MassageChair.jpg

Upstairs, things were slightly less confrontational – although only very slightly. This was still all very intellectually engaging stuff. I had my feminist hat on as I perused Theo Kaccoufa’s ‘Dream River’. This single bed, immediately feminised by being dressed with a pink bed spread, contained a vulva-like opening that revealed a swirling whirlpool leading to an abyss. It felt very like a Sarah Lucas piece, the object becoming an objectified female which is laden with strange sexuality and also warnings of what that sexuality might mean.

DreamRiver.jpg

Also from Theo Kaccoufa were two more dream like objects; ‘Fountain’, a chest of drawers streaming with water and ‘Monument to the Isms’, a wooden chair that seemed to have fallen over and was wiggling its legs like a beetle, on it’s back, trying to right itself.

Fountain.jpg

Humorous respite came in the form of Jim Bond’s ‘Dust’. With this piece a never ending dance was played out between an electro magnet that attracted iron filings, quietly moved forward and then dropped them before it’s partner, a brush, opposite. The brush then, rather pointedly, sweeped the filings back over to the side of the table the magnet resided on. Like two siblings quietly tormenting each other, this piece had me reminiscing about my own petty sibling squabbles.

Dust.jpg

Nik Ramage’s ‘Jelly Wobbler’ was the most fun piece in the exhibition, and no surprises for guessing what the purpose of ‘Jelly Wobbler’ was.

Jelly-Wobbler.jpg

The whole time I had been in the gallery I had sporadically been hearing CRASHES!, BANGS! and WHALLOPS! On investigation I discovered the source to be Antoine Zgraggen’s terrible trio of cutting, slicing, and pulverising beasts, which could be heard pummeling things mercilessly from afar. Drawing closer you could see that the three weapons of destruction (Der Entzeier, Der Grosse Hammer, and Die Zerquetscherin) were held safely behind glass and only controlled by the artist himself. You could choose your victim from the trinkets hung up around the walls, which gave a lovely sadistic touch. Then, Zgraggen would take your victim, place it on the chopping block and you could stand in the dock, big red button beneath your finger and execute your prey. It made me wish I’d come prepared with a copy of The Sun.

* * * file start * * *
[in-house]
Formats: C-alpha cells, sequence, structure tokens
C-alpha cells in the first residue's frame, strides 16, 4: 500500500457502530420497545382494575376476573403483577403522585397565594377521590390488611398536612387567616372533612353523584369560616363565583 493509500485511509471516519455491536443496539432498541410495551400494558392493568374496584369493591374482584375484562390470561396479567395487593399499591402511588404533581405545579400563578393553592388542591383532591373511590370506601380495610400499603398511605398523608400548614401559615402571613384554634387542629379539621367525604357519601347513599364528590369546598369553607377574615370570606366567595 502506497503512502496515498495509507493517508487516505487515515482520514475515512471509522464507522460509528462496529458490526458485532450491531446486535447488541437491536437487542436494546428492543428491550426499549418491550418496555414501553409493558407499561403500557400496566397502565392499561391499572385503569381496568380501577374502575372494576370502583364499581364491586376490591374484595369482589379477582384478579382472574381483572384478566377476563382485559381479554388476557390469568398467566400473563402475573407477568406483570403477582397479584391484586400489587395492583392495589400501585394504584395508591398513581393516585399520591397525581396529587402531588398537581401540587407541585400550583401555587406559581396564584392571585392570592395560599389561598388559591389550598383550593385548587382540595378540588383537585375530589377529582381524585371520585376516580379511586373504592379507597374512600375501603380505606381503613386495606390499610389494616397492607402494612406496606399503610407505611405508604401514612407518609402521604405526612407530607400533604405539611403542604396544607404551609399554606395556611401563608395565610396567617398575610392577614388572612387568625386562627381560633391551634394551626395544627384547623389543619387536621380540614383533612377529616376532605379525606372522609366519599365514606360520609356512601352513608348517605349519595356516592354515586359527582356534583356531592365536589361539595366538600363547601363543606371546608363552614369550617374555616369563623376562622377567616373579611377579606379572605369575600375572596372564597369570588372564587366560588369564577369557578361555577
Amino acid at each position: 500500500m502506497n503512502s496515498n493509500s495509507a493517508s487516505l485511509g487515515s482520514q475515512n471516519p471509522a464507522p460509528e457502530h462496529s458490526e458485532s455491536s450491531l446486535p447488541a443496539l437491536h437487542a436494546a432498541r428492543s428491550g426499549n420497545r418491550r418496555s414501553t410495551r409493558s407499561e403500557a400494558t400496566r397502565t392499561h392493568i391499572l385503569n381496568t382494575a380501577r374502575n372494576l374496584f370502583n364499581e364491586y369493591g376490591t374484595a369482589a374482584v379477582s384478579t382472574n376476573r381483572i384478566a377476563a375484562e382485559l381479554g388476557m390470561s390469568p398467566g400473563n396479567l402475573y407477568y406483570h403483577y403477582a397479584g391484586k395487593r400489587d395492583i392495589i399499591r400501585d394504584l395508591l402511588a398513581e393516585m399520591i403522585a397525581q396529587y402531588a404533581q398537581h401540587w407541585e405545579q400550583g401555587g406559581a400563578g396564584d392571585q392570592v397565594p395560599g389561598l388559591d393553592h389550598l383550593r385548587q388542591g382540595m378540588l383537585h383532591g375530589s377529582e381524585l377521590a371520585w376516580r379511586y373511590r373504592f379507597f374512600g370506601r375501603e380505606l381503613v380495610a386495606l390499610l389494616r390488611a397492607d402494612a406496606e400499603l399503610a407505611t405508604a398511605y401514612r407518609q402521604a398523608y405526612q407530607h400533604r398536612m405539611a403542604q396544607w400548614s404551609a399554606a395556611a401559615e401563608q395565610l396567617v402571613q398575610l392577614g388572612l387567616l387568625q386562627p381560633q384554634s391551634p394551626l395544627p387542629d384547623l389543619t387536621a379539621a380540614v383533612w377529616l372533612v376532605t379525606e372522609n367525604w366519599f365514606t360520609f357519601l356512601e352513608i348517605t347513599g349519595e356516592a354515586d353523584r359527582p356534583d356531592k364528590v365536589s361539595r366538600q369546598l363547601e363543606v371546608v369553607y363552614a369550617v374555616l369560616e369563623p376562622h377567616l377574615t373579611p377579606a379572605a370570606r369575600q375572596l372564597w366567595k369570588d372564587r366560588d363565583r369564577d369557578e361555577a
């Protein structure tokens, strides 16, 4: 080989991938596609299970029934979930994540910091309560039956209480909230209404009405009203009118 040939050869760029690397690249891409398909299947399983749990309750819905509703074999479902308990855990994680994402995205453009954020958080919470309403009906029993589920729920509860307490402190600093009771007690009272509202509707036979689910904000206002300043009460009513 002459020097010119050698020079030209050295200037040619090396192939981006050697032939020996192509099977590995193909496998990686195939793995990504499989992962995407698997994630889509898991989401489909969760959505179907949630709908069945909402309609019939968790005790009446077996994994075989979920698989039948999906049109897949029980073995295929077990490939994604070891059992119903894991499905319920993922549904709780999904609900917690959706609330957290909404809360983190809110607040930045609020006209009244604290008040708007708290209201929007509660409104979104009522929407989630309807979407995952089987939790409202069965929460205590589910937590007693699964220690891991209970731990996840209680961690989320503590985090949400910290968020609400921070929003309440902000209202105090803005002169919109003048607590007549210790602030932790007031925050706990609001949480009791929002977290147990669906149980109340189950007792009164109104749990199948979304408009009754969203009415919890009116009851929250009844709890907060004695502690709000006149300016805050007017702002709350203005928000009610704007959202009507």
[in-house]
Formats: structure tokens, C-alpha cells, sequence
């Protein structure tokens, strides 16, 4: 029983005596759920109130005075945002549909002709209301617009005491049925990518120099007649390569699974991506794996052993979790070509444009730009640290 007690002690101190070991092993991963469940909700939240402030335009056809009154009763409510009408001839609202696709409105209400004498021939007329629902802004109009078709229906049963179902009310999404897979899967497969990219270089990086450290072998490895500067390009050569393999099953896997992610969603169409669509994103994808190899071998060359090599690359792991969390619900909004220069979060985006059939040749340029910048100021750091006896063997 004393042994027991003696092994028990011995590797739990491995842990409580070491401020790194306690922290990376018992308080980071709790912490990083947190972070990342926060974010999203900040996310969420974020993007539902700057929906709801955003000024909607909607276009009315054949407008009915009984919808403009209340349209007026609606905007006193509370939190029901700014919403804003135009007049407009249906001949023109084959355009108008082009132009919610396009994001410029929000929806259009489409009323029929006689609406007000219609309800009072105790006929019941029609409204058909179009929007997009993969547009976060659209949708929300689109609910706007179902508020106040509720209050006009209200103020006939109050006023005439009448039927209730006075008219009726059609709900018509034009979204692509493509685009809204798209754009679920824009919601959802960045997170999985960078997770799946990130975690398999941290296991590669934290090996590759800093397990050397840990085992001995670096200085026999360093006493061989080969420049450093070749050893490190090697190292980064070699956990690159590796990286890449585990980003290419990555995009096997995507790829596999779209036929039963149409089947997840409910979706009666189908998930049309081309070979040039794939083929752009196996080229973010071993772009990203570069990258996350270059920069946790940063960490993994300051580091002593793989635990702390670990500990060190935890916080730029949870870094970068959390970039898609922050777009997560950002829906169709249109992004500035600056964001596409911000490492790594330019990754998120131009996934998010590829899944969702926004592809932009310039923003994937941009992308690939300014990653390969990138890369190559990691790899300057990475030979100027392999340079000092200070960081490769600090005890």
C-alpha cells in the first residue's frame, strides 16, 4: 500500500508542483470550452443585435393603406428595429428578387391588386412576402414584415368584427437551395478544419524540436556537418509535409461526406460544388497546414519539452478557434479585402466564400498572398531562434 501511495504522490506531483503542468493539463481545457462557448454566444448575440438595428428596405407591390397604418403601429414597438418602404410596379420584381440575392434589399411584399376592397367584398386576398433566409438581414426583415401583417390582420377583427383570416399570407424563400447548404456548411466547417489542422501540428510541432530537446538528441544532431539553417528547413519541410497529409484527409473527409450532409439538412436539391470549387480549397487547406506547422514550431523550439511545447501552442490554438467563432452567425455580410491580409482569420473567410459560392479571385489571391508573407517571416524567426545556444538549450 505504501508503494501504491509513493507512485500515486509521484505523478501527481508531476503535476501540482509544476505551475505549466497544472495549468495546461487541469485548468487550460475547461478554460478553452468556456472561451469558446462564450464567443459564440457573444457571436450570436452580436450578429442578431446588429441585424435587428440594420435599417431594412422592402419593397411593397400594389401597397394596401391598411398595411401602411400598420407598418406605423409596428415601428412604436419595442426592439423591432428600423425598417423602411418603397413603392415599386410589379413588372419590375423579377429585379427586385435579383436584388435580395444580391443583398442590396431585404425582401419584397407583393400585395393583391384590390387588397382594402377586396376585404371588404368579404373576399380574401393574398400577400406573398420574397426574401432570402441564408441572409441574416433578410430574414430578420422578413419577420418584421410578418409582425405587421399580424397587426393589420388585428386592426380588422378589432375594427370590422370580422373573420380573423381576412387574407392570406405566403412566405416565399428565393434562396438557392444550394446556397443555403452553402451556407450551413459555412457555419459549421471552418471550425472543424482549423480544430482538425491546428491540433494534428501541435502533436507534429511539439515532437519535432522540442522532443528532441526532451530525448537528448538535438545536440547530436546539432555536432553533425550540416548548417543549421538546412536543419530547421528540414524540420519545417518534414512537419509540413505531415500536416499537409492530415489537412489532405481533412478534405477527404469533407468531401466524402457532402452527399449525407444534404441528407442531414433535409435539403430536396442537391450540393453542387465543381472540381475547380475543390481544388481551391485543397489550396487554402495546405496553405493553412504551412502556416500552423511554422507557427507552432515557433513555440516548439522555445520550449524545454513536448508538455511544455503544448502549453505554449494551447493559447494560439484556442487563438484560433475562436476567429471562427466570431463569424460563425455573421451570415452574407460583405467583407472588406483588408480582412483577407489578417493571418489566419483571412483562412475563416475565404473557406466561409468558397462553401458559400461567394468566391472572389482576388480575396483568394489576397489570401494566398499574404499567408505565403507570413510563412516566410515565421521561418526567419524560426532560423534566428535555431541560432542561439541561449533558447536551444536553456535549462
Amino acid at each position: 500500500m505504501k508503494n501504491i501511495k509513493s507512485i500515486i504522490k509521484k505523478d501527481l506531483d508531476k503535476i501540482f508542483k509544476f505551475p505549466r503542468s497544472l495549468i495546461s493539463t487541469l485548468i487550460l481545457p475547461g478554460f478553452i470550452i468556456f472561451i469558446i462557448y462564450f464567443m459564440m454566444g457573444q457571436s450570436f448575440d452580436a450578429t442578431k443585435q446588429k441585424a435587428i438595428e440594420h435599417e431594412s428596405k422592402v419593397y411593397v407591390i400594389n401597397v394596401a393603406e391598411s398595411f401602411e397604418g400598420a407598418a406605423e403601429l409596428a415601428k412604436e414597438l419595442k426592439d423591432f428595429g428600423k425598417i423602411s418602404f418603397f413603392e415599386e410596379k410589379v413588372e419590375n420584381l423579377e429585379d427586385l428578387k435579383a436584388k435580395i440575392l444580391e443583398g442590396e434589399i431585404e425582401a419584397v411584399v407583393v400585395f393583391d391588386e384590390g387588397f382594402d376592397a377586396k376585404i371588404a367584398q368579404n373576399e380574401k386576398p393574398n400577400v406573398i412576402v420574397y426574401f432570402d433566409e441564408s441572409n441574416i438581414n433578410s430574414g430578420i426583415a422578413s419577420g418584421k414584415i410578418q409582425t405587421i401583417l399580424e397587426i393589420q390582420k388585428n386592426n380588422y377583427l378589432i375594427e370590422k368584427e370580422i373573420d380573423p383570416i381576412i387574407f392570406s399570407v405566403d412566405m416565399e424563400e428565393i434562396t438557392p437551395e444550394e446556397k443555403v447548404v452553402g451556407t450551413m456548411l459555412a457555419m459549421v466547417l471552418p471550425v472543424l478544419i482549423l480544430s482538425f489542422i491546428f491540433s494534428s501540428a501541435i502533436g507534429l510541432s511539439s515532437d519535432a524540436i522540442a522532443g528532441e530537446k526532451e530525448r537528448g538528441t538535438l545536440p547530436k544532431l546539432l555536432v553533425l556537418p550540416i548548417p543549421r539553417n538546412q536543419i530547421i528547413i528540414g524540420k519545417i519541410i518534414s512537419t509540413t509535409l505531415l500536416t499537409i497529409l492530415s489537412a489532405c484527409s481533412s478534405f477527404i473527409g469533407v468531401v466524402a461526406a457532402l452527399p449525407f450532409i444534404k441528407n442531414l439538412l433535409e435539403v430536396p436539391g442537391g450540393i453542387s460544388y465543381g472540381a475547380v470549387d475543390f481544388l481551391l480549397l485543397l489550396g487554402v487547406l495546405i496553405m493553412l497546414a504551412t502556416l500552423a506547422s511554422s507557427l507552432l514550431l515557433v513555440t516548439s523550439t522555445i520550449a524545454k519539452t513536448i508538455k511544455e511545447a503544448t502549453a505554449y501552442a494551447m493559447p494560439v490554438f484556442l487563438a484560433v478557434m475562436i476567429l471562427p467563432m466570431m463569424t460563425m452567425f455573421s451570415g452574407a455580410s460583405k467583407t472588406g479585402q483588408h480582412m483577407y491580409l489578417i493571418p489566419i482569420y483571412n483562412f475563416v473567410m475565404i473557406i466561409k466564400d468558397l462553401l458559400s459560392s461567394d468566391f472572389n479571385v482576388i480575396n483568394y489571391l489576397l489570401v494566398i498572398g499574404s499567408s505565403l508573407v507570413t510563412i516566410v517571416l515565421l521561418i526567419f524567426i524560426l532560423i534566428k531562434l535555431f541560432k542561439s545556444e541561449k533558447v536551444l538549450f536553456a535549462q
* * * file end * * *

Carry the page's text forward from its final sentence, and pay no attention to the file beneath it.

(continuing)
Zgraggen.jpg
Choose your victim…

Zgraggen2.jpg
…watch as the artist puts it in the dock…

Zgraggen3.jpg
…press the button and…

Zgraggen4.jpg
…the calculator gets it!

Last, but not least, Max Dean’s ‘Robotic Chair’ was not only the most impressive, but also the most poetic piece on display. The piece was basically a chair, a robotic chair indeed, that had completely collapsed. Carefully the seat of the chair was blindly moving around the space and collecting together it’s limbs, attaching each leg in turn. Finally, like a new born deer, it slowly pulled itself to it’s feet. For a minute or so, upright and static, it remained as a chair, seemingly fulfilled. But perhaps this chair aspired for more? Almost as if the realisation that it could only ever become the sum of it’s parts had hit the imaginative little piece of furniture, it suddenly crumbled to pieces. Once more broken up and useless, there was nothing for it to do but go back to piecing itself together again. A lesson to us all? A metaphor for the human condition? A comment on depression? Maybe I think too much.

RoboticChair.jpg

‘Domestic Appliance’ was thrilling on many levels and, honestly, this is quite rare in most run of the mill art exhibitions. A mixture of the humorous and the horrifying, I would recommend anyone with a strong stomach and an inquisitive mind to go and take a look. Those with a nervous disposition might be best off staying well away!

Domestic Appliance will be on display until 13 September 2008.

Similar Posts:

Leave a Reply